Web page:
As well, he doesn’t want to give me the antihistamine that YFC_J suggested. He wants to half the naproxen to a 250 mg dose and double the lansoprazole to 15 mg twice a day.

I really did not feel good after the phone call. I actually cried later on when I was in bed and I couldn’t sleep for keep going over it and trying to work out if I had misunderstood or what it might mean.

For now, I think that I can safely say, the episode has ruined my relationship with a doctor that I actually used to trust.

27th

MiA

28th

MiA …

Deborah James aka BowelBabe died today … so very sad …

29th

MiA

30th

MiA

It has been a very hard month health wise … read July for updates …

 fragmented.ME xXx

Last Updated on 01/07/2022 by fragmented_ME

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My birth name is Denise, but I’m know as Bella to those who love me. I have a first class honours degree in education & psychology and a strong passion to keep learning and educating others ... I have severe ME/CFS and lots of other chronic illnesses and I started this blog as an expansion to my instagram page, where I advocate for chronic illness. I am married and have two grown up boys, or should I say young men. I have three gorgeous grandchildren, one boy and two girls. And despite being chronically sick and housebound I am mostly happy. 🥰

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10 steps to practicing Radical Acceptance
according to DBT’s founder, Marsha Linehan:

 

1.  Observe that you are questioning or fighting reality (“it shouldn’t be this way”)

2.  Remind yourself that the unpleasant reality is just as it is and cannot be changed (“this is what happened”)

3.  Remind yourself that there are causes for the reality (“this is how things happened”)

4.  Practice accepting with your whole self (mind, body, spirit) - Use accepting self-talk, relaxation techniques, mindfulness and/or imagery

5.  List all of the behaviors you would engage in if you did accept the facts and then engage in those behaviors as if you have already accepted the facts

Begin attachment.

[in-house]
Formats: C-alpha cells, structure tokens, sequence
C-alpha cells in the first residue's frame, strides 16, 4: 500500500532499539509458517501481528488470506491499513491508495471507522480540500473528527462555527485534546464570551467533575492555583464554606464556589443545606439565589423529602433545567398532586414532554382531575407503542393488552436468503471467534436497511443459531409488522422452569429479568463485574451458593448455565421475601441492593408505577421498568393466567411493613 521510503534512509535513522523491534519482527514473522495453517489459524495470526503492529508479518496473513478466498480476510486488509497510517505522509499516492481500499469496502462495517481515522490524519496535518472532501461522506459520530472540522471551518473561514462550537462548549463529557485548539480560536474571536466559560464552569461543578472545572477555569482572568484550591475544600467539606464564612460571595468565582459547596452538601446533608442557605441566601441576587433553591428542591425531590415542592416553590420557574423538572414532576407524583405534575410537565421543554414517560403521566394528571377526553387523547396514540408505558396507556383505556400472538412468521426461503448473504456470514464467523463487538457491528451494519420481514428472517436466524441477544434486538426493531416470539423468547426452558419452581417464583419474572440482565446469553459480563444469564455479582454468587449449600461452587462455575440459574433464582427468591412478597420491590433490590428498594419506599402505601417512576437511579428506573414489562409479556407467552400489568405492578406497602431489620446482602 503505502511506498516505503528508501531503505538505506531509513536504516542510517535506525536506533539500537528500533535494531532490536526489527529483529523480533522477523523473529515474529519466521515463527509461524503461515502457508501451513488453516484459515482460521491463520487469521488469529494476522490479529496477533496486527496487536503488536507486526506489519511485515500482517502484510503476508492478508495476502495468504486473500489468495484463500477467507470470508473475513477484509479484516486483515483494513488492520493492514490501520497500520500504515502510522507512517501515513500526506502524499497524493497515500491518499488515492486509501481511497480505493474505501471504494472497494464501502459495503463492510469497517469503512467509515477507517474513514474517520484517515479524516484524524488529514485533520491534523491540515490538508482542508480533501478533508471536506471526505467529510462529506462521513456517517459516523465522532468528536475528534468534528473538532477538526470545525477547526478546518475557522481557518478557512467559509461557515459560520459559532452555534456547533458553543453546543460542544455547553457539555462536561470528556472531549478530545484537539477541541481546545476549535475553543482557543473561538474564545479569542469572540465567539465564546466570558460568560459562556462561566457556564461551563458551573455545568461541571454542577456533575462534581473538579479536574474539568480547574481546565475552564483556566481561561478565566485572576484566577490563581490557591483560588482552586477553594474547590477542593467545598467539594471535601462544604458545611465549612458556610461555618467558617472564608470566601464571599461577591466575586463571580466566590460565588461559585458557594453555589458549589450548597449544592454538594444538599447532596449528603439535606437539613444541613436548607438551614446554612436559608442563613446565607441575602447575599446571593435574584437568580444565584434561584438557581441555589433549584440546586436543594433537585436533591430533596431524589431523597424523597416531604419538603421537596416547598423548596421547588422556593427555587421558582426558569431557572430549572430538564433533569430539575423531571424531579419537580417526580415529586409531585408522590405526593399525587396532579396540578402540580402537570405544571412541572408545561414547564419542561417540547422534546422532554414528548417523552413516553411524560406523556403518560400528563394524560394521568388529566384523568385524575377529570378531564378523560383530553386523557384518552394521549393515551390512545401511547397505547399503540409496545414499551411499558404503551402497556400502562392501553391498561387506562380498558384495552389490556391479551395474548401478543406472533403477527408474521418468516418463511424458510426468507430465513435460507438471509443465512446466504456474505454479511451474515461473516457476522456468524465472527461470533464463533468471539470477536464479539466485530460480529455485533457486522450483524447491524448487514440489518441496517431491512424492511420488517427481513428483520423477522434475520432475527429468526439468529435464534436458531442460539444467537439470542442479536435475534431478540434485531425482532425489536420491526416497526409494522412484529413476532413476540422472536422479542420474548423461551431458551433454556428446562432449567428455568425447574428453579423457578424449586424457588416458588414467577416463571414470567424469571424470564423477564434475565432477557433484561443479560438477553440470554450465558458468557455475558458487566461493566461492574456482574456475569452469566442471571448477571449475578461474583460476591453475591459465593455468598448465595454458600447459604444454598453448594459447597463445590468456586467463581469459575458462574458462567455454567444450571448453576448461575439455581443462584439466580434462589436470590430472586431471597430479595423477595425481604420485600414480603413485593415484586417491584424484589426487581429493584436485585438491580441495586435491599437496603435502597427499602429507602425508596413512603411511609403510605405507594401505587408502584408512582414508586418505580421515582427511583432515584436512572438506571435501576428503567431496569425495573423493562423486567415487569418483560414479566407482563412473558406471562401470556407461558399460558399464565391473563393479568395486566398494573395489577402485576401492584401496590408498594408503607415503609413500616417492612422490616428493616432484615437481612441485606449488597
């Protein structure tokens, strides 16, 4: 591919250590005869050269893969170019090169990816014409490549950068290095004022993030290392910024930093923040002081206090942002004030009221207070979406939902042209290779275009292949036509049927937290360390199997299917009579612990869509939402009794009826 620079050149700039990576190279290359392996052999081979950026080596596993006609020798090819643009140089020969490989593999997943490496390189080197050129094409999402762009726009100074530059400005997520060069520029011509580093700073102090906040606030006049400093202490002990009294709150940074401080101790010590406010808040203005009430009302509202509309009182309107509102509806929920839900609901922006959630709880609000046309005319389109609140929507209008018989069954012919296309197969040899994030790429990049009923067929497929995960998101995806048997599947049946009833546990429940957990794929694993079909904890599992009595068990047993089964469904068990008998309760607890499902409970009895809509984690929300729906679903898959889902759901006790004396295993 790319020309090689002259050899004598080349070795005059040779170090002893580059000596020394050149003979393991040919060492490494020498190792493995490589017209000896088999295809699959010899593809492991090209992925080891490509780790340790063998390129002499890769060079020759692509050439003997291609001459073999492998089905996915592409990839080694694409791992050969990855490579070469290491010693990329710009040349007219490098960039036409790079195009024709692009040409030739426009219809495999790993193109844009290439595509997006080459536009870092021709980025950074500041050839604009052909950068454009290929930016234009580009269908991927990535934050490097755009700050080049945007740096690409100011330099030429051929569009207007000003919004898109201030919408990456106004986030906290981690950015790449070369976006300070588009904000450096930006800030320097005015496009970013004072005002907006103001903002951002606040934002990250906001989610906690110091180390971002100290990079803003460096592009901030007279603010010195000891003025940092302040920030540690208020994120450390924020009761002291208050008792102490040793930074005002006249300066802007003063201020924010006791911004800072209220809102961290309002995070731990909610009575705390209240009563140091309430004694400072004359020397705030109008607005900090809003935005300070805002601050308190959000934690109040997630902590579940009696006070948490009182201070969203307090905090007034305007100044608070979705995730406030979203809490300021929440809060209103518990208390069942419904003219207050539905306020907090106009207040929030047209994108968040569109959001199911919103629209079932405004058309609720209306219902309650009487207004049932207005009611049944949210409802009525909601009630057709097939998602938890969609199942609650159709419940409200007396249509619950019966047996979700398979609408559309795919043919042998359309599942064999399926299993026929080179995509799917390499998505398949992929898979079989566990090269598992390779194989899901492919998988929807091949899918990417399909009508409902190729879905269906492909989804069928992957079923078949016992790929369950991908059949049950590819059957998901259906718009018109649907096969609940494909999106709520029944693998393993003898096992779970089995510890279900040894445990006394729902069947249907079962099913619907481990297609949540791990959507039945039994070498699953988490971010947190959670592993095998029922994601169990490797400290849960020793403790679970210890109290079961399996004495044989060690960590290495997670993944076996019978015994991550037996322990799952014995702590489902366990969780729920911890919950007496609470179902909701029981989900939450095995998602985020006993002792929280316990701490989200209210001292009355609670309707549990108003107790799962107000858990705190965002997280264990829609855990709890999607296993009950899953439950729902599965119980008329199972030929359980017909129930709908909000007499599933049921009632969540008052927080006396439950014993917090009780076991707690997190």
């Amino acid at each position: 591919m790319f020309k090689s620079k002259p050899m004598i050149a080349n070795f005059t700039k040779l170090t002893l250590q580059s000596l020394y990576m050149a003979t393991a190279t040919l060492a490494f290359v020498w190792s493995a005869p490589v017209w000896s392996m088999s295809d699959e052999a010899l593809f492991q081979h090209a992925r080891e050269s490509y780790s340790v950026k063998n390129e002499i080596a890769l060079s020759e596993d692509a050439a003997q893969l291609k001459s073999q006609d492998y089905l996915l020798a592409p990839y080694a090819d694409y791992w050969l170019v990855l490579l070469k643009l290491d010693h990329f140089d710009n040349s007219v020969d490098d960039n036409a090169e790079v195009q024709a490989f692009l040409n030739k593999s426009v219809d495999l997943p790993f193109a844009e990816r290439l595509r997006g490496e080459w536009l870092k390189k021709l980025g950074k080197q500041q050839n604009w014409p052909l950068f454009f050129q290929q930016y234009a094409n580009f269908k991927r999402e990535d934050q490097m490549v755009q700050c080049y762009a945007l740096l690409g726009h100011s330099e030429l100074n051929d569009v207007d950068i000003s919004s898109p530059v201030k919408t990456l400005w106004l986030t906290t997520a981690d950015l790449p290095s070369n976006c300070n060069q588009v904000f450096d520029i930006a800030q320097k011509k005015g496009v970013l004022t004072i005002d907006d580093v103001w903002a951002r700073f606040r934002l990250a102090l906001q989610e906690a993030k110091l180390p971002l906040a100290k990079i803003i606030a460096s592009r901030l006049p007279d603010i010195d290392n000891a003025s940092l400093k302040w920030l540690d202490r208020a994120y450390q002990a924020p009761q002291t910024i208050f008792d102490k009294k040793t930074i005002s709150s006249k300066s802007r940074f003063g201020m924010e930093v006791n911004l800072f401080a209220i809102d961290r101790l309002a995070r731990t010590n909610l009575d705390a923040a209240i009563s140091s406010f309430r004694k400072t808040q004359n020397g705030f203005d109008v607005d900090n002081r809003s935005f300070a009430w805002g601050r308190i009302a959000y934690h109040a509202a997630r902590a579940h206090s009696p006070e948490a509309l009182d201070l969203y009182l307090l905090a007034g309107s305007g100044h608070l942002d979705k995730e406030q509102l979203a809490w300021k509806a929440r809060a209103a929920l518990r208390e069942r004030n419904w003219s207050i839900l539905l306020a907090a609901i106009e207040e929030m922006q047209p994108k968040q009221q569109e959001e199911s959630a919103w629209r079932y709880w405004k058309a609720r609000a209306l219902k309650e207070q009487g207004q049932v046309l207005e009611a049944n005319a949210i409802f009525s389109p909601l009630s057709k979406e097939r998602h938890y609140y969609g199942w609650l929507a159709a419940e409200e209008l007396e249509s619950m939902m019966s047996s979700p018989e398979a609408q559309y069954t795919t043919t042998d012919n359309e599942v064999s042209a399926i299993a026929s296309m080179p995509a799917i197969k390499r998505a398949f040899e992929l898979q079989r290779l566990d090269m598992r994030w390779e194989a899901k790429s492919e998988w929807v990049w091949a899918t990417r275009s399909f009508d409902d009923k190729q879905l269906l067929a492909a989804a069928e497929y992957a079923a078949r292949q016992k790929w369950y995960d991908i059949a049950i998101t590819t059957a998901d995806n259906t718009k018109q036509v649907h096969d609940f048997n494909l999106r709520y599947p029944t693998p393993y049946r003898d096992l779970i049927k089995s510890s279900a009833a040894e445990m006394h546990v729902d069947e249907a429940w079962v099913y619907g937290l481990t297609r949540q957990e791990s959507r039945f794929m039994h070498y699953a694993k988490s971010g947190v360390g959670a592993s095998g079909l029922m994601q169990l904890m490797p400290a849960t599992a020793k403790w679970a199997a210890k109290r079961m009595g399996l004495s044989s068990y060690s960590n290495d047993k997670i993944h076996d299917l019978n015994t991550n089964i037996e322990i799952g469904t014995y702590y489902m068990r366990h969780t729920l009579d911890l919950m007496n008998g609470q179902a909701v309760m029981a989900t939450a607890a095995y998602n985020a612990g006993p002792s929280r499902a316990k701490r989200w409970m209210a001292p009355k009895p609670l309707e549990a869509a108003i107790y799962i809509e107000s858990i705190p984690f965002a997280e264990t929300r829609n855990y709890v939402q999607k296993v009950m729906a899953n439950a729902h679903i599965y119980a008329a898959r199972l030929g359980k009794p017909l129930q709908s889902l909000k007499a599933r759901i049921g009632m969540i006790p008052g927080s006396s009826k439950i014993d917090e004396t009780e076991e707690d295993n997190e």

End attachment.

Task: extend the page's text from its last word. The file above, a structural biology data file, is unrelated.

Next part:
6.  Imagine, in your mind’s eye, believing what you do not want to accept and rehearse in your mind what you would do if you accepted what seems unacceptable

7.  Attend to body sensations as you think about what you need to accept

8.  Allow disappointment, sadness or grief to arise within you

9.  Acknowledge that life can be worth living even when there is pain

10.  Do pros and cons if you find yourself resisting practicing acceptance

Logo of ijpsych

2009 Oct-Dec; 51(4): 239–241.
doi: 10.4103/0019-5545.58285: 10.4103/0019-5545.58285
PMCID: PMC2802367
PMID: 20048445

The biochemistry of belief

Address for correspondence: Dr. TS Sathyanarayana Rao, Department of Psychiatry, JSS University, JSS Medical College Hospital, M.G. Road, Mysore - 570 004, India. E-mail: moc.oohay@91oarsst
This is an open-access article distributed under the terms of the Creative Commons Attribution License, which permits unrestricted use, distribution, and reproduction in any medium, provided the original work is properly cited.

“Man is what he believes”

Anton Chekhov

Beliefs are basically the guiding principles in life that provide direction and meaning in life. Beliefs are the preset, organized filters to our perceptions of the world (external and internal). Beliefs are like ‘Internal commands’ to the brain as to how to represent what is happening, when we congruently believe something to be true. In the absence of beliefs or inability to tap into them, people feel disempowered.

Beliefs originate from what we hear - and keep on hearing from others, ever since we were children (and even before that!). The sources of beliefs include environment, events, knowledge, past experiences, visualization etc. One of the biggest misconceptions people often harbor is that belief is a static, intellectual concept. Nothing can be farther from truth! Beliefs are a choice. We have the power to choose our beliefs. Our beliefs become our reality.